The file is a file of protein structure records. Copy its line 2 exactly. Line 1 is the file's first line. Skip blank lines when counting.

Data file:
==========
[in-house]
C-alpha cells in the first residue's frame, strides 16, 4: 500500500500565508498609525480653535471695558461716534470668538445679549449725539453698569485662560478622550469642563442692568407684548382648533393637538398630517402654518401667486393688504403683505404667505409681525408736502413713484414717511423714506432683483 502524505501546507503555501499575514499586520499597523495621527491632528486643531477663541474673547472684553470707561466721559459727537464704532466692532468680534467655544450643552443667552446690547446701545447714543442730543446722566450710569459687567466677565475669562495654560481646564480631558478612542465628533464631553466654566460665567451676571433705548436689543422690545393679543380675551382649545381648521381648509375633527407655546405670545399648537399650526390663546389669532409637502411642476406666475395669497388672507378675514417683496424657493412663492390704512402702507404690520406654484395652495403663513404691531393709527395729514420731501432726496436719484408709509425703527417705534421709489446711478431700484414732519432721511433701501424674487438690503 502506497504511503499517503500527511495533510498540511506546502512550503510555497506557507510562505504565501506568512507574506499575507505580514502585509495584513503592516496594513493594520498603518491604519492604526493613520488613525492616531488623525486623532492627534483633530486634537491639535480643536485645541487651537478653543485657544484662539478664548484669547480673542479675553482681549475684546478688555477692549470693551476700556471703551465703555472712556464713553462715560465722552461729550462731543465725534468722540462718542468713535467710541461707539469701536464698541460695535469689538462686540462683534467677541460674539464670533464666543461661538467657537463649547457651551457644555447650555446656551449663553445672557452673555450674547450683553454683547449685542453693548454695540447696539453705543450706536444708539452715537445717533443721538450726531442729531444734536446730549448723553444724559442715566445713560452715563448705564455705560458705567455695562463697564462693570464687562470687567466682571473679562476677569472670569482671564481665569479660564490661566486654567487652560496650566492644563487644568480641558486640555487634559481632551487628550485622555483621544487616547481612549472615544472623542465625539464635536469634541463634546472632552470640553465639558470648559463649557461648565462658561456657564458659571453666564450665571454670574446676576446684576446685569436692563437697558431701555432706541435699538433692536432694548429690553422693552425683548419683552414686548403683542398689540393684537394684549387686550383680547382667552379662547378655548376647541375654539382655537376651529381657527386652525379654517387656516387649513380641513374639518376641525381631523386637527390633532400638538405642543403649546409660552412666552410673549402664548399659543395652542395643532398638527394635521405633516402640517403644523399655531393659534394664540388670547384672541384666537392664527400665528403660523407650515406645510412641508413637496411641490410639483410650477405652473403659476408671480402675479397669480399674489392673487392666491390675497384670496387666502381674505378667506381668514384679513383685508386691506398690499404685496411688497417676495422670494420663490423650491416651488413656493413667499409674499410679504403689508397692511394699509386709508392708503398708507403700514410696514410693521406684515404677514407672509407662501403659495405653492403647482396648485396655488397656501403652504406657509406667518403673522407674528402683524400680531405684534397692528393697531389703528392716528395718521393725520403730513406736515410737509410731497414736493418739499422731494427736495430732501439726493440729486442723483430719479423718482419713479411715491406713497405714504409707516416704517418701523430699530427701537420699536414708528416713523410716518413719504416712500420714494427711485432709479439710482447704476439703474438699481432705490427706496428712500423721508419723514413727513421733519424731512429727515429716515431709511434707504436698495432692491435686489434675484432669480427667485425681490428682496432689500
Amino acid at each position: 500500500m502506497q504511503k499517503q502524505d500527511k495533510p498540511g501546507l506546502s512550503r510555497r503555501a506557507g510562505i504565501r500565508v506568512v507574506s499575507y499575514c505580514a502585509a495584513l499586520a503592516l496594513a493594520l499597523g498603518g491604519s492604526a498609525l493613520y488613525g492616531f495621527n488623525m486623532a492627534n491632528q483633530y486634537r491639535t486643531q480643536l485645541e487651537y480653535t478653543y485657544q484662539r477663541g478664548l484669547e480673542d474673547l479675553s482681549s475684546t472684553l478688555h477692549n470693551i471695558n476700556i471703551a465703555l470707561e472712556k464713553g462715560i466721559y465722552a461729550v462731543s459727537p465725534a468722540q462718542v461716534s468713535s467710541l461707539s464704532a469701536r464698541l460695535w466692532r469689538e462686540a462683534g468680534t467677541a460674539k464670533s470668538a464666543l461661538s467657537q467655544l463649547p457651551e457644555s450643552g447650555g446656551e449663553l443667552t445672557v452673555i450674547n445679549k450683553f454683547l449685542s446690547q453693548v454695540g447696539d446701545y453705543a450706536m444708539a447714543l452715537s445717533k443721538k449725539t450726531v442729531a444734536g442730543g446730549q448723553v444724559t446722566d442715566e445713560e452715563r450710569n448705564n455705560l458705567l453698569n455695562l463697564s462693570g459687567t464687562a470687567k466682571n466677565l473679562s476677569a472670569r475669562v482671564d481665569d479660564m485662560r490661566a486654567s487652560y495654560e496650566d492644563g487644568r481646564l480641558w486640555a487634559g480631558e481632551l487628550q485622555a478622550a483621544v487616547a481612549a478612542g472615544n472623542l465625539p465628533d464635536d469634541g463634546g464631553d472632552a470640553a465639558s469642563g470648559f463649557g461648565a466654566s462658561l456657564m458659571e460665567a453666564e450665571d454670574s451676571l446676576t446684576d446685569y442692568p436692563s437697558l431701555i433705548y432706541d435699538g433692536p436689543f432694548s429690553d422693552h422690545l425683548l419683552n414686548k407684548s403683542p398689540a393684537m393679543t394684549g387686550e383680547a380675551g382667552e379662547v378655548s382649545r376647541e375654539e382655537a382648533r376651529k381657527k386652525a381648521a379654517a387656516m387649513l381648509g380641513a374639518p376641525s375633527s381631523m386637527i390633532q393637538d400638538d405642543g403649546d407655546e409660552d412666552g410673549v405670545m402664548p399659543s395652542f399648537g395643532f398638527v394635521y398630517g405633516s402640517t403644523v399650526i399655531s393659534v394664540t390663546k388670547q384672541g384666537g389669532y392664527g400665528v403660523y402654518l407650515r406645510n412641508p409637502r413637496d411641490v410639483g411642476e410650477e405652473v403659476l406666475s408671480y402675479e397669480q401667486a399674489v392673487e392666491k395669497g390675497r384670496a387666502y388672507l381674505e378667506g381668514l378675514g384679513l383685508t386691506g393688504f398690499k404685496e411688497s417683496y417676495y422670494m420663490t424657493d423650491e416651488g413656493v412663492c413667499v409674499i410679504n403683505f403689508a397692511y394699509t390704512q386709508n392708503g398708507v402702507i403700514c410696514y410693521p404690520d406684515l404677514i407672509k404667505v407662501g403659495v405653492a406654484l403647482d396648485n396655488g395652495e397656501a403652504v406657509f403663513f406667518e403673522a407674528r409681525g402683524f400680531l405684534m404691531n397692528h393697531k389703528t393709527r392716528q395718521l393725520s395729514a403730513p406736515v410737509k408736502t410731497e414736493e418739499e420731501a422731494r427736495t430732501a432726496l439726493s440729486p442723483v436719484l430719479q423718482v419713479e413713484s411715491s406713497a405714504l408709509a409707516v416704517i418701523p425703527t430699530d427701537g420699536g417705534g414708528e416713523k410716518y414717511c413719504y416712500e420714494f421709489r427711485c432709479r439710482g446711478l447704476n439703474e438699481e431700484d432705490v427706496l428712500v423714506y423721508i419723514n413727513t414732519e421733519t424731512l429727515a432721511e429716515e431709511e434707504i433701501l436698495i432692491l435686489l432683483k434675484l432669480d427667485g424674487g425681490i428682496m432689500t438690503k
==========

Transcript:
C-alpha cells in the first residue's frame, strides 16, 4: 500500500500565508498609525480653535471695558461716534470668538445679549449725539453698569485662560478622550469642563442692568407684548382648533393637538398630517402654518401667486393688504403683505404667505409681525408736502413713484414717511423714506432683483 502524505501546507503555501499575514499586520499597523495621527491632528486643531477663541474673547472684553470707561466721559459727537464704532466692532468680534467655544450643552443667552446690547446701545447714543442730543446722566450710569459687567466677565475669562495654560481646564480631558478612542465628533464631553466654566460665567451676571433705548436689543422690545393679543380675551382649545381648521381648509375633527407655546405670545399648537399650526390663546389669532409637502411642476406666475395669497388672507378675514417683496424657493412663492390704512402702507404690520406654484395652495403663513404691531393709527395729514420731501432726496436719484408709509425703527417705534421709489446711478431700484414732519432721511433701501424674487438690503 502506497504511503499517503500527511495533510498540511506546502512550503510555497506557507510562505504565501506568512507574506499575507505580514502585509495584513503592516496594513493594520498603518491604519492604526493613520488613525492616531488623525486623532492627534483633530486634537491639535480643536485645541487651537478653543485657544484662539478664548484669547480673542479675553482681549475684546478688555477692549470693551476700556471703551465703555472712556464713553462715560465722552461729550462731543465725534468722540462718542468713535467710541461707539469701536464698541460695535469689538462686540462683534467677541460674539464670533464666543461661538467657537463649547457651551457644555447650555446656551449663553445672557452673555450674547450683553454683547449685542453693548454695540447696539453705543450706536444708539452715537445717533443721538450726531442729531444734536446730549448723553444724559442715566445713560452715563448705564455705560458705567455695562463697564462693570464687562470687567466682571473679562476677569472670569482671564481665569479660564490661566486654567487652560496650566492644563487644568480641558486640555487634559481632551487628550485622555483621544487616547481612549472615544472623542465625539464635536469634541463634546472632552470640553465639558470648559463649557461648565462658561456657564458659571453666564450665571454670574446676576446684576446685569436692563437697558431701555432706541435699538433692536432694548429690553422693552425683548419683552414686548403683542398689540393684537394684549387686550383680547382667552379662547378655548376647541375654539382655537376651529381657527386652525379654517387656516387649513380641513374639518376641525381631523386637527390633532400638538405642543403649546409660552412666552410673549402664548399659543395652542395643532398638527394635521405633516402640517403644523399655531393659534394664540388670547384672541384666537392664527400665528403660523407650515406645510412641508413637496411641490410639483410650477405652473403659476408671480402675479397669480399674489392673487392666491390675497384670496387666502381674505378667506381668514384679513383685508386691506398690499404685496411688497417676495422670494420663490423650491416651488413656493413667499409674499410679504403689508397692511394699509386709508392708503398708507403700514410696514410693521406684515404677514407672509407662501403659495405653492403647482396648485396655488397656501403652504406657509406667518403673522407674528402683524400680531405684534397692528393697531389703528392716528395718521393725520403730513406736515410737509410731497414736493418739499422731494427736495430732501439726493440729486442723483430719479423718482419713479411715491406713497405714504409707516416704517418701523430699530427701537420699536414708528416713523410716518413719504416712500420714494427711485432709479439710482447704476439703474438699481432705490427706496428712500423721508419723514413727513421733519424731512429727515429716515431709511434707504436698495432692491435686489434675484432669480427667485425681490428682496432689500